Saturday, June 19, 2010

Why Can't All Religious Believers Be Like This?


As I watched a recent interview with the Dalai Lama I marveled at the man's poise, grace and soft-spokenness. In the course of nearly 40 minutes I heard not one vituperative word or any afterlife -salvation threats spoken in rancor and self-righteousness. He spoke briefly of the Buddhist's Nirvana but didn't ordain that everyone in the world must comply....or else.

In other words, they leave people to other paths, without self-serving condemnation or opprobrium. It was certainly refreshing to see, and contrasted with the loathsome tele-evangelists always getting red in the face as they invoke their hell fire on unbelievers, and "the unrepentant".

In his book, Many Ways to Nirvana, the Dalai Lama consolidates his views and puts them into a perspective that is most welcome in a world poisoned by "us against them" thinking and religious hatreds.

One of the most enduring points he makes is on pages 142 and 143 and concerns the development of the human ego. In Buddhist teachings this is suppressed, because all Buddhists understand the dangers of letting it get out of hand, becoming too self-centered, and then negative.

As he noted (p. 143):

"The negative ego is the extreme, self-centered "I". That ego leads to the harm and exploitation of others"

Of course, we know this dynamic well in terms of confidence artists, and their ilk - people like Bernie Madoff who bilked billions from people who trusted them. But these extreme egoists also appear in religious guises - where they're most dangerous. They are, indeed, the "wolves in sheep's clothing" that Christ warned about.

How would one recognize such a wolf? A key clue is found in the Dalai Lama's elaboration of the negative ego entity (p. 161):

"The root of all disturbing negative minds is grasping at things as truly existent".

In the next 12 or so pages, he elaborates what this means. What I will do is try to paraphrase it all in the next eight or nine paragraphs. Since his language is also in terms of the several Buddhist schools (Shravakayana, Pratyeka-buddha-yana, and Mahayana) I will enlist the help of Buddhist philospher Alan Watts (This Is It) as well to make sense of what the Dalai Lama is saying.

The key word is "grasping". Our (human) mind does not see or perceive reality, and because it also GRASPS, it is "difficult to control". Why?

Because the human mind, though short on reality and factual existences, grasps to reach for certainty. But certainty is the very poison that kills the mind. It destroys it from the inside out, by making its possessor believe he has the absolute access to the truth, the whole truth, and nothing but the truth.

This can come in numerous diverse forms, especially in religious faiths or settings, since these attempt to placate followers by offering nuggets of "truth" and abiding verities. Most often, despite there not being one scintilla of hard evidence for an afterlife, religions build their wobbly sand castles on afterlife forecasts and claims.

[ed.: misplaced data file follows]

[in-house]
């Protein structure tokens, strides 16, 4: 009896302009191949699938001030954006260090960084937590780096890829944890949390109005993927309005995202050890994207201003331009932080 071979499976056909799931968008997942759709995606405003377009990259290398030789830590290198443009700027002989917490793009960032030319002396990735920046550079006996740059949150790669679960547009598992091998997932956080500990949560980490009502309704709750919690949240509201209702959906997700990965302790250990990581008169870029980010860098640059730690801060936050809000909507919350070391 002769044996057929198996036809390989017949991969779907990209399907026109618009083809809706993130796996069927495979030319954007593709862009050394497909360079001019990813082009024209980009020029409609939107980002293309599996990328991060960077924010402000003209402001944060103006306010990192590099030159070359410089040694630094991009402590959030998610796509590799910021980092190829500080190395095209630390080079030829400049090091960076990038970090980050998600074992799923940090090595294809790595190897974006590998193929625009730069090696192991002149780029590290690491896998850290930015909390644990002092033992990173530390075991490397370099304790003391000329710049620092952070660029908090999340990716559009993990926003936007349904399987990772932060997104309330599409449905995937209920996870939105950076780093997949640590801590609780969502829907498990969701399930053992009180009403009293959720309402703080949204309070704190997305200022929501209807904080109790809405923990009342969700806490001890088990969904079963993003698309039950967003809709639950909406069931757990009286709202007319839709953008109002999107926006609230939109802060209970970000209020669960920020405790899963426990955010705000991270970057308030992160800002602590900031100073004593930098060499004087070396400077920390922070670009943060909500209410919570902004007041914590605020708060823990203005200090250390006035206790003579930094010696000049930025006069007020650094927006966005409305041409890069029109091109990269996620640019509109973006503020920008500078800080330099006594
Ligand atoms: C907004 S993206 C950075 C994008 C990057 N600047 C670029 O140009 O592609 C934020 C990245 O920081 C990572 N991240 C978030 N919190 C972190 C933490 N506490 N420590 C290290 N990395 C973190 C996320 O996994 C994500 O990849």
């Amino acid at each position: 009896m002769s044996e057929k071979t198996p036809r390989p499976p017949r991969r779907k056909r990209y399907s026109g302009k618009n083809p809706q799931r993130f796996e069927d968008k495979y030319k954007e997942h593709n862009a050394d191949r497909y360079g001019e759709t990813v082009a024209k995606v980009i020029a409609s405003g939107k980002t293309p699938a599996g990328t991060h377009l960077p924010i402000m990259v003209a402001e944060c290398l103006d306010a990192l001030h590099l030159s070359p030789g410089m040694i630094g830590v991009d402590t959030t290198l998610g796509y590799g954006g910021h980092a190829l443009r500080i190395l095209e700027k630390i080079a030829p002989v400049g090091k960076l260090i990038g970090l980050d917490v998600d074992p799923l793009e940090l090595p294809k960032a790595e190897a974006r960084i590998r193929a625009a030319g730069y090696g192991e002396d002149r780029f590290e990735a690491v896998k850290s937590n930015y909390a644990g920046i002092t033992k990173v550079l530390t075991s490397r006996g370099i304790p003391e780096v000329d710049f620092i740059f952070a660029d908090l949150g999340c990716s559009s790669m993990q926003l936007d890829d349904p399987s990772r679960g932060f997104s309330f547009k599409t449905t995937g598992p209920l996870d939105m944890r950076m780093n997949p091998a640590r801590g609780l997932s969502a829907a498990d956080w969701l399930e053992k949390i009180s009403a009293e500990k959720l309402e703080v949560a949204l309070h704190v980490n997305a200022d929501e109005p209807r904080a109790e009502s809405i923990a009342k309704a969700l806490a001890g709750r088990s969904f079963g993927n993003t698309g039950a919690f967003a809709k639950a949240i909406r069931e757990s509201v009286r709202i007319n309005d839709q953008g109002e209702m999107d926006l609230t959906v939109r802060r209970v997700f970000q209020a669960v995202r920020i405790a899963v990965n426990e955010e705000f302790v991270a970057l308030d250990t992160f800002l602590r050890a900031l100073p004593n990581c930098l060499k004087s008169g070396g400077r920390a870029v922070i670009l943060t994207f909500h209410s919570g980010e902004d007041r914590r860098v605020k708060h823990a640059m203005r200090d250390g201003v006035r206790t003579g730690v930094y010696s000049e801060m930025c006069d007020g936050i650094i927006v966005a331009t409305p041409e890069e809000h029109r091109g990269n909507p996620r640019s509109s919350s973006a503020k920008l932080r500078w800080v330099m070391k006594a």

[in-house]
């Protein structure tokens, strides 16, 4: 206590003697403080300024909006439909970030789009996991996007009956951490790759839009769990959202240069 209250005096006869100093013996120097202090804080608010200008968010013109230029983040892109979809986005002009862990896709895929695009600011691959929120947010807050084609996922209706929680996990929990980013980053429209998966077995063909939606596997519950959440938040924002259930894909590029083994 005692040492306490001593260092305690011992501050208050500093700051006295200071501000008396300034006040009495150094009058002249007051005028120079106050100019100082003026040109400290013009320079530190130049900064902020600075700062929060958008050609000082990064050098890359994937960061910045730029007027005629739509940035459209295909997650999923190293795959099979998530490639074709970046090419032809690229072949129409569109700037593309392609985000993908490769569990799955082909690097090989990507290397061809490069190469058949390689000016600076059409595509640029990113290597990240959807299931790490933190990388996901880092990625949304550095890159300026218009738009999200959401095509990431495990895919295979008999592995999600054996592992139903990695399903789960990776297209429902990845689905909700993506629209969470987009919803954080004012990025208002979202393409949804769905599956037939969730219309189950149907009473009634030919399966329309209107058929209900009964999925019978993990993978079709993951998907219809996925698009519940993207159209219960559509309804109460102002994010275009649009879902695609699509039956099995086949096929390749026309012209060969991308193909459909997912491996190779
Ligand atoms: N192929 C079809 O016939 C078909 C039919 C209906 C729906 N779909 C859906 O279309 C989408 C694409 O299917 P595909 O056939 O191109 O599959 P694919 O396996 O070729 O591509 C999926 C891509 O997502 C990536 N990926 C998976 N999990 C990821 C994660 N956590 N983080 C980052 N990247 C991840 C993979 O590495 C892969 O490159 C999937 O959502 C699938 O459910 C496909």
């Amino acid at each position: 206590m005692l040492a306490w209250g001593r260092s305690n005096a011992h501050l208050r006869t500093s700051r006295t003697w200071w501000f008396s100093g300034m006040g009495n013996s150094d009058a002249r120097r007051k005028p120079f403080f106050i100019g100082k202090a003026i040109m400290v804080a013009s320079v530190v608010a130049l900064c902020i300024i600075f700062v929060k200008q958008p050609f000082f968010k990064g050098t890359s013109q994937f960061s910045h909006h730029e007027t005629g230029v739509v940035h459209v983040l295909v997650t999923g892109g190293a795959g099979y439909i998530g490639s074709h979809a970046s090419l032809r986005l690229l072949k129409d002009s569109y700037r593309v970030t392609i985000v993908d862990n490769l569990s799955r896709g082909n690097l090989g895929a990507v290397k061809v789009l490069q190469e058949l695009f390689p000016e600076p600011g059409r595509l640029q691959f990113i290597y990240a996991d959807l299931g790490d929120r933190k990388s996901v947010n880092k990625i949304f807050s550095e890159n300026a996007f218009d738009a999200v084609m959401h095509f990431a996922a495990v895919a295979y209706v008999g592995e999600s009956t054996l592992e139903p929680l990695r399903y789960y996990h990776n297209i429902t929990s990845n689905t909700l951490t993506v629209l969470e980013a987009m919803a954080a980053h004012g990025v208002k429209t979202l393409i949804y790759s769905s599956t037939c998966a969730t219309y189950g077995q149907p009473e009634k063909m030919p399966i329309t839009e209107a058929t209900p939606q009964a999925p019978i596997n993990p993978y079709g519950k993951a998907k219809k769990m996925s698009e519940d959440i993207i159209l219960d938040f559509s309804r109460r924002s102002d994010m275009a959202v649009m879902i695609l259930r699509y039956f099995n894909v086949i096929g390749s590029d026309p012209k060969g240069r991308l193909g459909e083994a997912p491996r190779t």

While an ungrasping mind can only confront the possibility it may survive death, the grasping mind becomes 100% convinced it can, usually because it appeals to a misunderstood ancient book for which 99.99% is myth, or mistranslated rubbish. (Or purposely re-translated rubbish).

Now, while some certainty may be an assist to many people, the real virulent problems begin when the grasping mind seeks no further than its facile solutions and formulas, because it's desperate to find one that works 100% as an afterlife insurance policy. Thus, the Catholics invent "sanctifying grace" to get heaven bound, while the Christian fundamentalists invent "belief on the Lord Jesus Christ as personal Savior". The true fact is neither of these is an absolute path to the desired goal, since we can't know what - if anything - an "afterlife" means. No one, after all, has actually returned from the literal dead, and told us. And the "resurrection" stories in the New Testament are merely plagiarizations of older pagan God -Man tales (based on Horus, Mithras etc.).

Watts' and the Dalai Lama's crucial point is that the extreme self-centeredness leads one to poison his existing certainty by overtones of anger and attachment.

The process is treacherous and insidious. The mental dynamic works something like this:

"Ok I have found this truth, in my Bible. It says I can lay claim to being saved if I follow this prescription. Now, I am assured of getting into heaven.

BUT, what about all the others, in all other religions, can they also get in by their own routes?

NO, it must not be that THEY can succeed in their way. THEY must follow MY way!

If they refuse they MUST MUST be damned to HELL! There MUST be only ONE path to Truth! And ONE TRUTH! That must apply to ALL and can only be the same as MY way!"


The breakpoint toward anger-attachment arrives with the second line, which is really a question. At some point the believer must ask if others can get to the final destination by their own chosen paths, or if they must necessarily follow his.